Laurentian University plans to ask permission to finally make public letters between LU and the province that were sealed by the courts at the beginning of its insolvency in early 2021.
On Sept. 14, the university’s creditors voted narrowly in favour of Laurentian University’s plan of arrangement, allowing Laurentian to clear a major hurdle to finally being able to exit creditor protection.
A plan of arrangement is essentially a plan put forward by an insolvent organization to pay out its creditors, and it must be approved by these creditors.
Laurentian expects to go back to court Oct. 5 to seek a “sanction order motion” which approves the plan of arrangement, authorizes its implementation, and releases creditors’ claims against the university.
It would also terminate the stay of proceedings protecting Laurentian against its creditors as of the implementation of the plan of arrangement. Laurentian plans to ask for creditor protection to be extended until Nov. 30 as it implements its debt plan.
Documents filed before the courts ahead of the Oct. 5 hearing also say Laurentian is seeking an “order unsealing the Sealed Exhibits to the Initial Haché Affidavit, on the Plan Implementation Date.”
Those documents are referred to as “Confidential Exhibit EEE” and “Confidential Exhibit FFF.”
They were sealed from the public record at the beginning of Laurentian’s insolvency “pending further order of the court.”
During a hearing on Feb. 10, 2021, lawyers for the Laurentian University Faculty Association (or LUFA) and the Ontario Confederation of University Faculty Associations (or OCUFA) complained about the sealing order.
The lawyers said the documents are letters written in late January of 2021 between Laurentian and the province.
D.J. Miller, the legal counsel for Laurentian, said at the time that the sealed documents were “not something that should be disclosed on the eve of mediation, or at all, in our view.”
“It is something that reflects the commercial position of the university and the reality of the financial circumstances in which it finds itself,” Miller said.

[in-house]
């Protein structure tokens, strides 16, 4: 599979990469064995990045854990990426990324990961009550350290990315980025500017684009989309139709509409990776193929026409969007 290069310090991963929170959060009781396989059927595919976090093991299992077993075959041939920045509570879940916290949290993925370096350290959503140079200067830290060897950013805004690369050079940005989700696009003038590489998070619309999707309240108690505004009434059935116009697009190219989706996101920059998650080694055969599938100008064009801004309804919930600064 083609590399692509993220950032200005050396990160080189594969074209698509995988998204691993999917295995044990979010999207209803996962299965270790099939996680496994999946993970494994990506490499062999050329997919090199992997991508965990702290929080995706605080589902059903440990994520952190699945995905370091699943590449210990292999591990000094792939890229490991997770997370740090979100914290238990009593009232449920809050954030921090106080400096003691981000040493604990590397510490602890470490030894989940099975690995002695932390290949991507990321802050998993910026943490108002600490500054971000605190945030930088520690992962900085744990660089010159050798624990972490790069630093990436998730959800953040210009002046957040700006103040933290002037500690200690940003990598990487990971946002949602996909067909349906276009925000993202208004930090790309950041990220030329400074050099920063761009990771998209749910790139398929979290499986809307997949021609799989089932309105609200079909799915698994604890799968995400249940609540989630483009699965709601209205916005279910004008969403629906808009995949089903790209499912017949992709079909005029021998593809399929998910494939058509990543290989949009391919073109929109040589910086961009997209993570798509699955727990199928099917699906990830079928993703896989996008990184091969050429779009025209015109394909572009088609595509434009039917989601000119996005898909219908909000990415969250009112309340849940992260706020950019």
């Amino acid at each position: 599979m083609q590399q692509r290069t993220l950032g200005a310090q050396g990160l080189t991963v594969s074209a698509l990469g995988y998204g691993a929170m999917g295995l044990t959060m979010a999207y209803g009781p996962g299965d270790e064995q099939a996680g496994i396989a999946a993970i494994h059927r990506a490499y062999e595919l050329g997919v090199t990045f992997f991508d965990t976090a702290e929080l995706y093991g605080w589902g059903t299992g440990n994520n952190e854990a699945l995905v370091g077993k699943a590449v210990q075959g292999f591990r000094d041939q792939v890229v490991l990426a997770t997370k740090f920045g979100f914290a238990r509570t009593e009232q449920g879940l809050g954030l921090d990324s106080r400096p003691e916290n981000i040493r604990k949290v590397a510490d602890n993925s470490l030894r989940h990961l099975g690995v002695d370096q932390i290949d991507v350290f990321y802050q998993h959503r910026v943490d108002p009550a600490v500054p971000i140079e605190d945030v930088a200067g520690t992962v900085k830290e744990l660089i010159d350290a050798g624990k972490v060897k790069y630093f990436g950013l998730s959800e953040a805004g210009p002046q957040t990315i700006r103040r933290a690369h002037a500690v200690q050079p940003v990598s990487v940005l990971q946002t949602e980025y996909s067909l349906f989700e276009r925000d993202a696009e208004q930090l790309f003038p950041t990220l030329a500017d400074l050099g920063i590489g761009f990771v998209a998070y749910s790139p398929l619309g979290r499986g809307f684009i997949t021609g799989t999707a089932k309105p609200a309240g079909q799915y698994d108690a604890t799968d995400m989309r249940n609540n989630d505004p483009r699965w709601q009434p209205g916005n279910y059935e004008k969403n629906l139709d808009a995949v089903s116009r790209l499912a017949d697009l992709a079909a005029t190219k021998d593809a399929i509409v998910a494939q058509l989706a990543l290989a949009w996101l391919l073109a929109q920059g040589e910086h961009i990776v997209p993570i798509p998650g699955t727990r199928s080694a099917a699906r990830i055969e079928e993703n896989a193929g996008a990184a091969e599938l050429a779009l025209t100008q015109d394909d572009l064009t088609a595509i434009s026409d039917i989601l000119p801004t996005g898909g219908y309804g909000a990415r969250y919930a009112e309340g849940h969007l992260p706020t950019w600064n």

The sealing order was eventually appealed by LUFA and OCUFA, along with the Canadian Union of Public Employees.
But on March 31, 2021, the Ontario Court of Appeal dismissed the unions’ appeal, and upheld the sealing order.
The sealing order for these documents even remained in place after the Ontario government issued a rare Speaker’s Warrant, compelling Laurentian to produce documents as Ontario’s auditor general conducted an investigation.
“LU, LUFA and LUSU (Laurentian University Staff Union) have held discussions regarding removing the sealing provisions of the Initial Order at the conclusion of the CCAA proceedings,” said the court documents filed ahead of the Oct. 5 hearing.
“LU, LUFA and LUSU have agreed that upon Plan Implementation, the Sealed Exhibits should no longer be sealed from the public record.”
The court document says “LU confirmed with the MCU (the Ministry of Training, Colleges and Universities), the other party to the letters contained in the Sealed Exhibits, that it does not oppose the unsealing of the letters upon Plan Implementation.
“Accordingly, LU is seeking the Unsealing Order to permit the Sealed Exhibits to become unsealed upon Plan Implementation.”
Ernst & Young, the court-appointed monitor of Laurentian’s insolvency proceedings, said it supports the unsealing order, given that “both parties to the letters have agreed to the unsealing of the Sealed Exhibits.”
Heidi Ulrichsen is the associate content editor at Sudbury.com. She also covers education and the arts scene.